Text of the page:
With an early PCV system the function identical, in lieu of the vapors being vented to atmosphere they are re-directed back in to the combustion chamber.

            With a less than perfect engine if the vapors created are greater than the PCV system can accommodate ie. at lower speeds, the excess vapor will migrate back up the filler tube and at the high speed end the vapor removal system (PCV) system may remove greater than is produced and therefore the filler cap "breather" will let in the require air to avoid a vacuum condition.

            Both system work exactly the same and remove unwanted crankcase vapors. Some systems are configured differently however the function is the same there is no great mystery.

            Crankcase vapor removal systems using the PCV system must all be compatible relative to the type of carburetor used with the object to avoid creating a vacuum. There is considerable more design with a PCV system than with a draft tube.

            Where it isn't in contravention with the law I remain a proponent of the draft tube, I am opposed to re-directing contaminated vapor back into the engine. All of the components of both systems require regular maintenance to function as designed.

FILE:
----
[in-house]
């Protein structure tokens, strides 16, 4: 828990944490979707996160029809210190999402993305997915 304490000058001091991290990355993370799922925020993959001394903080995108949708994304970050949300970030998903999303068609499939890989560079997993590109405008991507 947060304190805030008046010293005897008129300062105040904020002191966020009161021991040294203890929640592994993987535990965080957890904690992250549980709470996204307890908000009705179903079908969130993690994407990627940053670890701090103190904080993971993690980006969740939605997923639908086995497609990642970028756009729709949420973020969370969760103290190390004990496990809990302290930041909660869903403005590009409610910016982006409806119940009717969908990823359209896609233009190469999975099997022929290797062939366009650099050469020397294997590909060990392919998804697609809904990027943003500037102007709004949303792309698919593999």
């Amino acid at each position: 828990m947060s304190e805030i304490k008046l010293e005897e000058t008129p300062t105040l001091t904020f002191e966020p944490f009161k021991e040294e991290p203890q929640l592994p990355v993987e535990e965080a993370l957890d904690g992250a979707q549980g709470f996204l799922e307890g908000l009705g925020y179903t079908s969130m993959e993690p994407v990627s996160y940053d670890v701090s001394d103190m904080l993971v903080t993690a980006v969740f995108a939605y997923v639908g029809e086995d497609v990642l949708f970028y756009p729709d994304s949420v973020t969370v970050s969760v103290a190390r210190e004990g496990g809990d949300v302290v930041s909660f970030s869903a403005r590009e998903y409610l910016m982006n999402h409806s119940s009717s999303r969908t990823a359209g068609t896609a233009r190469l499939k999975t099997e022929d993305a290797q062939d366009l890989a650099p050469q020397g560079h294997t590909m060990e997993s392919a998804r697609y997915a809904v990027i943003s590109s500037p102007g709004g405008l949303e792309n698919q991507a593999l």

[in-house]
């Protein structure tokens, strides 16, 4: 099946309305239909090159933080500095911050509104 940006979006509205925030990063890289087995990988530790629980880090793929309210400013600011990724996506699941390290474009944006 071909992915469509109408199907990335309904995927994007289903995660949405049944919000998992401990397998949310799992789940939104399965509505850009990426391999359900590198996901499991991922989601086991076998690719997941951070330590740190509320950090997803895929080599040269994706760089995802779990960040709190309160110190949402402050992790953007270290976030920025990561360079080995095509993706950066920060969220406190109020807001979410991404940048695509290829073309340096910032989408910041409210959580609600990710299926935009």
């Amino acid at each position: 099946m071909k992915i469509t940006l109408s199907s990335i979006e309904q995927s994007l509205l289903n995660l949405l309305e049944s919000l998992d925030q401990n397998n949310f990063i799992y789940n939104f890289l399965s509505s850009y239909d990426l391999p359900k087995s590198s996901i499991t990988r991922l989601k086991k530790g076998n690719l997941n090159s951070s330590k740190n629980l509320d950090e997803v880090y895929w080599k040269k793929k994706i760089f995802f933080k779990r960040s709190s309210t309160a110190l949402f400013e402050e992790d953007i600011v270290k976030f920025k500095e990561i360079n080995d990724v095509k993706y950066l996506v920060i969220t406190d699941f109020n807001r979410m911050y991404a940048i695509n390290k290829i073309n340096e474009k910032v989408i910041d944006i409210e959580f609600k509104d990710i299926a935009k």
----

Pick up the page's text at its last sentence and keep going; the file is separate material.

Neglect can be very costly and prematurely destroy an engine --- voice of experience.

            I am not opposed to a mature discussion on the subject and the reason for the comprehensive report on the subject is because there is considerable misunderstanding of the issues. This subject resurfaces from time to time and the same issues continue to be re-discussed without resolution.

            I would gladly discuss any of the issues that you may have, but to simply just criticize the report offers no resolution.

            Before the Air Care was discontinued in this area there were tune up shops nearly every square block living of the avails of the failed Air Care vehicles and usually because of one or two parts per million of exhaust gases. The government set a maximum that the shop could charge $300 and every job was $300 regardless of the fault.

            If any modifications were done to the vehicle the cost was doubled to $600. With out a passed certificate you could not drive the car and in many cases it had to be scrapped.

            My point to all this is do the required maintenance and avoid the consequences.


            Comment


            • #36
              Originally posted by JoeHall View Post

              I recall the scavange system you describe in the 1070s-80s. Those cars actually had a belt driven, "air pump" to scavenge the vapors and pipe them to the exhaust, as you describe. If the pump ever froze (fairly common) nothing would change if you simply removed the belt. At least that was common practice back in the day. I bought new AMC Concords in 1978 and 1982, and they both came with scavenge pumps.
              Just like my Mercury GM 1987.

              Comment